Since written word began the word has been a powerful catalyst in developing any culinary art. Just as Julia Child helped spawn a new era in home cooking, writers like wine’s Robert W Parker and coffee’s Kenneth Davids helped foster our quest for knowledge and appreciation of their respective beverages.
I’m interested in discovering who today is going to lead our next movement in coffee and Joseph is definitely one of those figures. His Coffee Lovers Magazine is bravely aimed at consumers. I say bravely because most of the press coffee gets is unapologetic in its pursuit of trade dollars, a by far easier chase but one with limited vision. I blame the industry more than the publishers, for this lack of collective vision, but it slows the growth of one of the most interesting of all culinary arts. My interview here is long. It is a true conversation so I won’t apologize for my talking as much as my guest. But, I hope you listen as Joseph is on a mission, and for this reason he’s a prophet.
Podcast: Play in new window | Download
Subscribe: Android | Email |
Bonavita practically owns what might have once been called “The Chevy” market. This meant, again at one time, a good quality, well designed product that was easy to use and maintain. It had no stunning features, but was priced for everyman. I suppose in automobiles Chevy has been replaced by Toyota, or recently, Hyundai.
Bonavita hit the marketplace with a Melitta-designed 8 cup coffee maker. It was known as a lower-priced Technivorm but that’s really not the truth. It was a lower-priced Technivorm that increased the water spray width to better match the grounds basket width. Generation 2 Bonavita brewers (no longer designed by Melitta) went further by adding pre-infusion features and switched to flat bottom filters, all in the pursuit of better cup quality. Bonavita gets good marks in the consumer press, including this blog.
Recently, Bonavita brought out this model, which is for the growing medium batch market. Households with two coffee drinkers don’t need eight or ten cups each time they brew. Consumers have realized that fresh is best, and in my home, I brew a couple of cups for each of us each morning. If we are home and wish a repeat dose after lunch or later, we simply repeat the process. It reduces waste too. I pay roughly $20 per pound for specialty beans and, believe me, I cringe whenever I see leftover coffee go down the drain.
The Bonavita 5-cup returns to their Melitta roots with the use of a V-shaped cone filter. They used a number 4 filter, which Bonavita, ever the practical company determined was the easiest to find, plus it gives the coffee plenty of room to expand, which truly fresh coffee does in the first few minutes of brewing. I assume a V-shape was chosen to increase saturation and slow brewing slightly. With an 8-cup brewer, there’s a concern about the brewing happening quickly enough, so that the grounds are not over-extracted. With the smaller batch of a 5-cup, the opposite is true. All drip machines are a carefully thought-out process where grind, volume and time are matched to create the ideal extraction. So, whenever I test a new different-size batch coffee maker, even from a manufacturer of another machine, I spend a fair amount of time playing with the variables I as consumer have over the process.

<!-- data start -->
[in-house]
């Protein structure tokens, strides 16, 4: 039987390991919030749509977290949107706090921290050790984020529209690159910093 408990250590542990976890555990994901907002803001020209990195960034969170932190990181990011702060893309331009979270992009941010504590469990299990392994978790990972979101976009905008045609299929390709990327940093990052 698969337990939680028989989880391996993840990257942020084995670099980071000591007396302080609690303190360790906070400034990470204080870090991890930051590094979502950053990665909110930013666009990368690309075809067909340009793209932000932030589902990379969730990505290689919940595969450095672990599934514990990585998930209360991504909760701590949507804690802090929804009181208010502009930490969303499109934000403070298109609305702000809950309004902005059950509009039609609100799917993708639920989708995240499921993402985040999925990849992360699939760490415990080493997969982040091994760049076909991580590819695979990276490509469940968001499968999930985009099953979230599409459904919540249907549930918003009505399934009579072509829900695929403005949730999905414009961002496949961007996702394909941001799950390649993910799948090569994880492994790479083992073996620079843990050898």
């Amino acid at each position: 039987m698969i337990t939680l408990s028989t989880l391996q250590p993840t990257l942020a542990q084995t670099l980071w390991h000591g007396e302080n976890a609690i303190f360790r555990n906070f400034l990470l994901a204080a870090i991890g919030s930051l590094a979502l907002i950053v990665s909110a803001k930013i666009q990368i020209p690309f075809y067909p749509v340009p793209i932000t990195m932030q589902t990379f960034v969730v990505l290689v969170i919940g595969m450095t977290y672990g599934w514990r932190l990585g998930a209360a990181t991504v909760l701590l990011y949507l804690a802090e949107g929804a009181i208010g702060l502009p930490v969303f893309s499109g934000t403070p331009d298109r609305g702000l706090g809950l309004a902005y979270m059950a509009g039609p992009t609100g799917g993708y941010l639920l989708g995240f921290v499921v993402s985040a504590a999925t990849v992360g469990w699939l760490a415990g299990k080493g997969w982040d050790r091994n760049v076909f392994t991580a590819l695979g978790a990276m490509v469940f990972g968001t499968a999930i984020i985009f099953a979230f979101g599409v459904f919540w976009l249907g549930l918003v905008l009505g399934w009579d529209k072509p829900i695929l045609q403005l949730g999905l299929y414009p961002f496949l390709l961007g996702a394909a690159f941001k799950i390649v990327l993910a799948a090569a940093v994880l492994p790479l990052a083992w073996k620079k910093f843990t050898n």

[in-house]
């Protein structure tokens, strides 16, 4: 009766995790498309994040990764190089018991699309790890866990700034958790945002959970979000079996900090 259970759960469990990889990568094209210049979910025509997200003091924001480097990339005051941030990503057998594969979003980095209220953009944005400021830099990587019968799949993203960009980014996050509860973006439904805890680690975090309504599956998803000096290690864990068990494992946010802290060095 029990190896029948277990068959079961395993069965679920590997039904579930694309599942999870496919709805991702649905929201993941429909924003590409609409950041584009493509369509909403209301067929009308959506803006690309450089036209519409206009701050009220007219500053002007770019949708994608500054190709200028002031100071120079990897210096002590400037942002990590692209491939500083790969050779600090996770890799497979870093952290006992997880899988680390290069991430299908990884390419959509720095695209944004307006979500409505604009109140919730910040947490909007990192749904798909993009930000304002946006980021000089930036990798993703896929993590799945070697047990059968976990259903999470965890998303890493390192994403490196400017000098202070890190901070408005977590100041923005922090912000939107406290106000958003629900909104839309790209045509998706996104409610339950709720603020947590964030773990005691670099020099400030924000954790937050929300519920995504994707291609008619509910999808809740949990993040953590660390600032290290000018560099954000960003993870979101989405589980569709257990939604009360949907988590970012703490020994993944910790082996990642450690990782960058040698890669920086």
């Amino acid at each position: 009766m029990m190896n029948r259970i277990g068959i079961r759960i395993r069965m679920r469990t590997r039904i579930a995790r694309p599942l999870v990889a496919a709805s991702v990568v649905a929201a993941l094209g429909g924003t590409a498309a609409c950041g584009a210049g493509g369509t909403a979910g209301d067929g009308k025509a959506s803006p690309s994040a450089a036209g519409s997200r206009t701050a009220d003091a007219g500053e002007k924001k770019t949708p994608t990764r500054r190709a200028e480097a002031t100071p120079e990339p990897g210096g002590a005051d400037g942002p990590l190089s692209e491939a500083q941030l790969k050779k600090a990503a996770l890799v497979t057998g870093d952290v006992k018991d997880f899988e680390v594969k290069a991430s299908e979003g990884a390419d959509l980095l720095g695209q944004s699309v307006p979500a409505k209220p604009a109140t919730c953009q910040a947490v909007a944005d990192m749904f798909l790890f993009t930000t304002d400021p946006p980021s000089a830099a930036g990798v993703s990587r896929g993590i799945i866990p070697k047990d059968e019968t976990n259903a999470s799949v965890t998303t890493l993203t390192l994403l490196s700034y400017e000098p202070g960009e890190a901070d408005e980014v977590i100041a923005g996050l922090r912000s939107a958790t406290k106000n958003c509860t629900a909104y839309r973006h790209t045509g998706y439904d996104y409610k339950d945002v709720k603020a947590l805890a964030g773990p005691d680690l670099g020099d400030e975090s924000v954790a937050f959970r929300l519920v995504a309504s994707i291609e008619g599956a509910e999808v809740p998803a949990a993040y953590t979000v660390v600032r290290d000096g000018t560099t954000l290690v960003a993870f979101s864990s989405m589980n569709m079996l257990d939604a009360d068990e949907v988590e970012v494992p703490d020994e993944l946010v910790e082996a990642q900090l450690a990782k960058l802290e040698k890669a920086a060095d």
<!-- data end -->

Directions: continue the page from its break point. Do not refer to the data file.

For instance, I initially tried a grind similar to what the Bonavita 8-cup uses. I found this was the most important thing to tweak. This is not specific to this brewer, but the shorter the contact time, the precise grind needs to be, in my experience. I played with typical cone Melitta-style grinds and finally ended up using a somewhat coarser grind. Not as coarse as Chemex, but definitely coarser than I’d use for most cone filter machines. I also settled on 42 grams of coffee to deliver a cup of coffee I could really enjoy.
The Bonavita 5-cup also has a pre-infusion stage which is easy to implement. You simply hold the on button in place for a few seconds. Once it blinks, simply release it and press it on again. Every time you start it the pre-infusion stage will work until you physically unplug it. This stage is important to anyone who uses coffee two weeks from roast, which is how I do it and I assume you do too. It’s technically known as “fresh coffee”. Of course I’m also assuming we’re all fresh grinding it seconds before we brew.
Consistent with the whole 1960 Chevy concept Bonavita doesn’t waste time with metal filters, on-board water filters, alarm clocks or other non-essential frills.
How does it test? I measured the temperature right at the hot water exit holes. It is slightly lower in temperature than I expected. It peaks at near 200°F, 199°F to be exact. The first minute was spent climbing “to altitude”. While not seeming ideal, it probably matches many slow brew methods in practice. Most people who use a Chemex may not measure their brewer’s temperature, but sub-200°F temperatures are quite common in practice. It doesn’t really bother me, but it did bother the SCAA, who held to their exact temperature specs their certification program demands.